Japan Nite act ANALOGIX mimed a nostalgic performance of ’80s corporate culture over synth tracks and live drums.
See all Jason’s photos from the festival here
By Friday, the interactive and film portions of SXSW have begun to fade, and music takes center stage. SXSW also converges with spring break and St. Patrick’s Day in a churning bacchanalia that tests one’s fortitude in this marathon of festivals. NPR’s Radio Day Stage at the convention center was high and dry, though, a comfortable space with a bill that had the same expert curation as their Stubb’s show a few nights back. A slew of Americana and indie acts with new albums followed in quick succession. I missed Lizzo’s encore performance, but made it for LA soulsters Chicano Batman. Sharply suited even at this early hour of the day, the group featured the organ-driven grooves of Freedom Is Free.
Austin hometown heroes Spoon have had a notable week, ruling the roost with a SXSW residency at The Main that filled to capacity night after night. And here on Friday, Britt Daniel still seems in high spirits and taking a victory lap for Hot Thoughts, the Spoon album that dropped today. They played some catalog favorites, like “Do You” and “The Beast and the Dragon, Adored,” but foregrounded the new material, and the full convention center ballroom lapped it up eagerly.
I like to think that someone in booking was making an old Tin Pan Alley pun in having Valerie June follow Spoon. Regardless, June’s career continues to wax, gaining steam even with every performance even at this festival itself. She’s a unique artist, surely, something like Ziggy Stardust meets Rhiannon Giddens with a bit of Iris Dement, but really, also unlike any of those. As she sings in her distinctive twang about “dancing the astral plane,” while playing banjo, her tight soul band accompanies with occasional flourishes of Tinariwen-style Tuareg guitar. Such comparisons may seem like a reach, but the influences here combine the ancient, the rooted, and the contemporary in fine fashion. It is perhaps unexpected, given how she frames a creative process of channeling voices from the ether, or capturing songs in her dreams. The band particularly rocked out on tracks from the new album The Order of Time like “Shakedown” and closer “Got Soul,” while also featuring the hypnotic drone that June can produce vocally in a song such as “Man Done Wrong” or the ethereal beauty of “Astral Plane.”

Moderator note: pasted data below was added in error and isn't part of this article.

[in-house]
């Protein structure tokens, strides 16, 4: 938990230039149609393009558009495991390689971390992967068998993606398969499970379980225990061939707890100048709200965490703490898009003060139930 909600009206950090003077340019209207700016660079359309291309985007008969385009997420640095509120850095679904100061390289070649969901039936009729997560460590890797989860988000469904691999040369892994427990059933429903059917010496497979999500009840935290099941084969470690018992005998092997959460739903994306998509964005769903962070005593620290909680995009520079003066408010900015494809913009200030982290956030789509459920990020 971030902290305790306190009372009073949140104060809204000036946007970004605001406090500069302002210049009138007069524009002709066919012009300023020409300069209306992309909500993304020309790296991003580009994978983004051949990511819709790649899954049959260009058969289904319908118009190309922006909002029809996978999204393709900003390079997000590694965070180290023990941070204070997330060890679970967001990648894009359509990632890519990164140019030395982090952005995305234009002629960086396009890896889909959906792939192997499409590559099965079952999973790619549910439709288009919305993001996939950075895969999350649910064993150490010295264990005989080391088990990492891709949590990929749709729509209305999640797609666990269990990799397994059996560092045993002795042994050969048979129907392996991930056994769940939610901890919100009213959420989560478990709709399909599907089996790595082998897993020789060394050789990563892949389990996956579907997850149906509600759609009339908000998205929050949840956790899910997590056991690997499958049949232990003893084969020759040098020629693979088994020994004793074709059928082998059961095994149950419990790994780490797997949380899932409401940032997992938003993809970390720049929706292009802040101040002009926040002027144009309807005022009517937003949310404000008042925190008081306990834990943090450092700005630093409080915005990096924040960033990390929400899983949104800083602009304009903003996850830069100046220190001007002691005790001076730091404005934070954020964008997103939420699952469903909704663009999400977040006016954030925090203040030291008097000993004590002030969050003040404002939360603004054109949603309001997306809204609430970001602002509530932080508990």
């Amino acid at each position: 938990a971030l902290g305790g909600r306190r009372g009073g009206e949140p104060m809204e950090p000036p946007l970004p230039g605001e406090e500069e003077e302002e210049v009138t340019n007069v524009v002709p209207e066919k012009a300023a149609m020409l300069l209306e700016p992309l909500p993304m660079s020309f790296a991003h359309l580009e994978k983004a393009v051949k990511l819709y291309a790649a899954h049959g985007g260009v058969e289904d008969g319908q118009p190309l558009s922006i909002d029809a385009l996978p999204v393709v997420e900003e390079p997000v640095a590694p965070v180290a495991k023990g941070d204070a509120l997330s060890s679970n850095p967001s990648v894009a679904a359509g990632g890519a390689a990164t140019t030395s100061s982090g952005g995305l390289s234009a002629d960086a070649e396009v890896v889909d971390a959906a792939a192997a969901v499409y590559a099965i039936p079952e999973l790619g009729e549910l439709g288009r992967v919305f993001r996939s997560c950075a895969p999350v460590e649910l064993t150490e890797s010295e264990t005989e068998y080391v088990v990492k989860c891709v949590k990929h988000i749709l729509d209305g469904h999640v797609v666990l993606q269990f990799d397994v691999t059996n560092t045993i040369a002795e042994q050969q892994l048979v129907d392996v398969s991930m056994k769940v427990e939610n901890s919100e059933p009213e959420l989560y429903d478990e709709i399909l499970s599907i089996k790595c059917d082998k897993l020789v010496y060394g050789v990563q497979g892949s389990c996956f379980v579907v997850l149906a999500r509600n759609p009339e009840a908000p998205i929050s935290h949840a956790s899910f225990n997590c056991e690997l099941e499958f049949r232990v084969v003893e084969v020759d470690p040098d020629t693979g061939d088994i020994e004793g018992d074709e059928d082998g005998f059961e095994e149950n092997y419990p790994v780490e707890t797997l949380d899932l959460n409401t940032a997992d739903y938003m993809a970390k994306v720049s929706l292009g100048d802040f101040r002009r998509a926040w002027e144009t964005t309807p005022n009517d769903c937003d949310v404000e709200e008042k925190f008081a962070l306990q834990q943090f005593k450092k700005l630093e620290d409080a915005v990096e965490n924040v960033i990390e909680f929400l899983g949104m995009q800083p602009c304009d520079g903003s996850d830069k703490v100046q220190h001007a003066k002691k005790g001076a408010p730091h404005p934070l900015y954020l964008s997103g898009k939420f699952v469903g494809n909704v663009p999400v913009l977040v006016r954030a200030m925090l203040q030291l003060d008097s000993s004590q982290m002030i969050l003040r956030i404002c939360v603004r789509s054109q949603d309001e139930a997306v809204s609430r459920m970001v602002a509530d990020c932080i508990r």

It’s been a real pleasure hearing the career arc of Black Joe Lewis and The Honeybears. The band came up as a hard-hitting rhythm-and-blues revue in the punk clubs of Austin’s Red River District. The early recordings showcased this energy, broadcasting the ecstasy of live Stax artists where most Austin bluesmen channel Chess. With sans-Honeybears Electric Slave of 2013 Black Joe Lewis steered in a hard rock direction himself to show off what he’d picked up in those clubs, but this month’s release of Backlash finds a return to the Honeybears format. The sound is more mature and fully-formed than earlier Honeybears work, one that finds him at ease atop this NPR bill.
As the evening showcases opened at Hotel Vegas, Madrid’s The Parrots delivered a riotously fun show, maybe the most enjoyable I’ve seen all year. I was kind of ready to call it a day afterwards, as I couldn’t quite see how anything else could measure up. Their festival blurb describes them as a mix of early Rolling Stones with “Marc Bolan, The Stooges, and Suicide.” That’s a tall order, but the Parrots pulled it off in the low-ceilinged Volstead Lounge of the Vegas. Lead singer Diego Garcia charged into the crowd, rode on audience members’ shoulders, dragged his microphone out into the street, and generally brought the party as the band blasted out that jangly, danceable strain of punk with equal roots in West Coast surf and Detroit soul. They swayed the room with the drunken swagger “No Me Gustas, Te Quiero” and finished on a song that sounded something like the anarchy of a Spanish-language “Bird is the Word.” In a nearly opposite vein, New Zealand neo-folk artist Aldous Harding followed on the outside stage. I had wanted to see how much of her uncanny performance persona from the Twin Peaks venue the day before had been tailored for Lynch fans. It wasn’t really, as it turns out. Still creepy, still odd, still compelling.
Elysium’s Japan Nite never fails to deliver the unexpected, and 2017 was no different. I parachuted in for a single act, ANALOGIX, as they mimed a nostalgic performance of ’80s corporate culture over synth tracks and live drums. The band members answered analog phones, delivered reports to one another, seemed to joke at the water cooler, and never, ever spoke or sung a word. The Tron feel of the music made this sort of like SURVIVE meets sketch comedy, ending with the bombshell of a remixed Lady Gaga’s “Telephone,” complete with wigs.